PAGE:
also the most illusive and miscalculated metric. Contact centers have employed
various types of technology and manual solutions to help calculate their
FCR rate, but the reality is that none should or could answer the question
on behalf of the customer. Since the customer is the one experiencing the
possible pain from your service strategy, then s/he is your single best source
to determine this metric. Use your post-call survey to ask the customer if
the problem was resolved.
- Manage to the fact that the customer has final say if we have best
To create a competitive advantage, benchmarking became part of the way the
contact center would set goals and operating targets. Without the customer
to validate your metrics, your decision making process is flawed. Therefore,
before you set out to make big changes in your contact center because of
what the benchmark results told you, take some time and find out what your
customers think and whether the desired changes would even improve their
service experience with your company.
- Create an All-Star contact center team
To provide your organization with actionable intelligence, there needs to
be three aspects to take into consideration - the quality monitoring piece,
the call metrics and the piece that is most often forgotten – the voice of
the customer (VOC). The best way to get an accurate and reliable VOC measurement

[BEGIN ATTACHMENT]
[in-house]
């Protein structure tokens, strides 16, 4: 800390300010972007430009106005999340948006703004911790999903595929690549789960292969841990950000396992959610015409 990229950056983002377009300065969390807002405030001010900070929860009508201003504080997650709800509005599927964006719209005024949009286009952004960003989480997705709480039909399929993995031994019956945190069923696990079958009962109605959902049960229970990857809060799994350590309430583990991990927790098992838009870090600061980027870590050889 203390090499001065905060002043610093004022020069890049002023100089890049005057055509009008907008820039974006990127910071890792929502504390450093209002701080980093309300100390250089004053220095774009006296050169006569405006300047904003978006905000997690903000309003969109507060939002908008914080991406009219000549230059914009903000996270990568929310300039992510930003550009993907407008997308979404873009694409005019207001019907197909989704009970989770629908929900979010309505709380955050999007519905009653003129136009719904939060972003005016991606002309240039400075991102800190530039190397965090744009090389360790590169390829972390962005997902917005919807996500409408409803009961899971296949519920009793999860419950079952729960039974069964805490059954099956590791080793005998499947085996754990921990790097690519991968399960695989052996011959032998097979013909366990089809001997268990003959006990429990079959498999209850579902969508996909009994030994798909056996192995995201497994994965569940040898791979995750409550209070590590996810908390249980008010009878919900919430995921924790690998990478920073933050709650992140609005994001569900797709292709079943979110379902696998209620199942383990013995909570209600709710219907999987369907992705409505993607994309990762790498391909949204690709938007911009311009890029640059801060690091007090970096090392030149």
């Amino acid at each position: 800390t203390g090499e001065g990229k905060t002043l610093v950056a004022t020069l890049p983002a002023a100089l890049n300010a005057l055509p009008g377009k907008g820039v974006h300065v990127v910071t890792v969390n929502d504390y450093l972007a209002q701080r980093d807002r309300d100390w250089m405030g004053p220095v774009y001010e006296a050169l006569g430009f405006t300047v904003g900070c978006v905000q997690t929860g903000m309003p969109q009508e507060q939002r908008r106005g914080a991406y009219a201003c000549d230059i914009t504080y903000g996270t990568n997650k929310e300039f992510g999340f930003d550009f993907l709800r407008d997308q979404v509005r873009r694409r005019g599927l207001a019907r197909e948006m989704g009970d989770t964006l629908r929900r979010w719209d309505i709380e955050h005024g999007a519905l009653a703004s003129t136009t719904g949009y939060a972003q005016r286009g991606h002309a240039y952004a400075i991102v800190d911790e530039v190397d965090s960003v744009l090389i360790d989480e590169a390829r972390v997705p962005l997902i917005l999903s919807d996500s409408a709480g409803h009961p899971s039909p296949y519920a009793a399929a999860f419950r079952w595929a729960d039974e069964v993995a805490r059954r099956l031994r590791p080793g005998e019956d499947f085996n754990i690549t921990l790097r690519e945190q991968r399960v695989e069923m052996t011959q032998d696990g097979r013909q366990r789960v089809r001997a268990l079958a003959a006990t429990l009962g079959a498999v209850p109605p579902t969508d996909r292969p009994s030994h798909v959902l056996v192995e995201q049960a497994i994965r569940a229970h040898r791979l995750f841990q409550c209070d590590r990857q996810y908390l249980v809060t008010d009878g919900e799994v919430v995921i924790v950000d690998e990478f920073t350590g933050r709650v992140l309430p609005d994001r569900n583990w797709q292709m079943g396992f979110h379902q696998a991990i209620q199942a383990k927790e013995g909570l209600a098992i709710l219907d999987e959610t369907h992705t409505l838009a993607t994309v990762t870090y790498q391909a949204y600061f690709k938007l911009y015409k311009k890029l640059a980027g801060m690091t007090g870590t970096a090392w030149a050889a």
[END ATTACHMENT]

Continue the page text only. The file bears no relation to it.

is through post-call surveys. This powerful tool allows direct access to
specific details about the interaction and pinpoints specific behaviors that
agents can be trained upon. It is like assembling an All-Star team. And with
happier agents come happier customers.
- Use my VOC program to avoid court/hearing dates
The greatest weakness of a VOC program that is designed to hold agents accountable
for their job performance is the failure to have a back-end quality control
(QC) process in place. Without a QC process in place, the potential for error
is amplified, which means the credibility of the measurement tool is decreased
and your liability is increased. Terminating an employee based on performance,
providing or withholding incentive pay, or giving a raise or promotion from
unclean (non-QC’d) VOC data is a court date waiting to happen.
- Go beyond the basics for analysis
Looking at data from the contact center is just like a fishing expedition.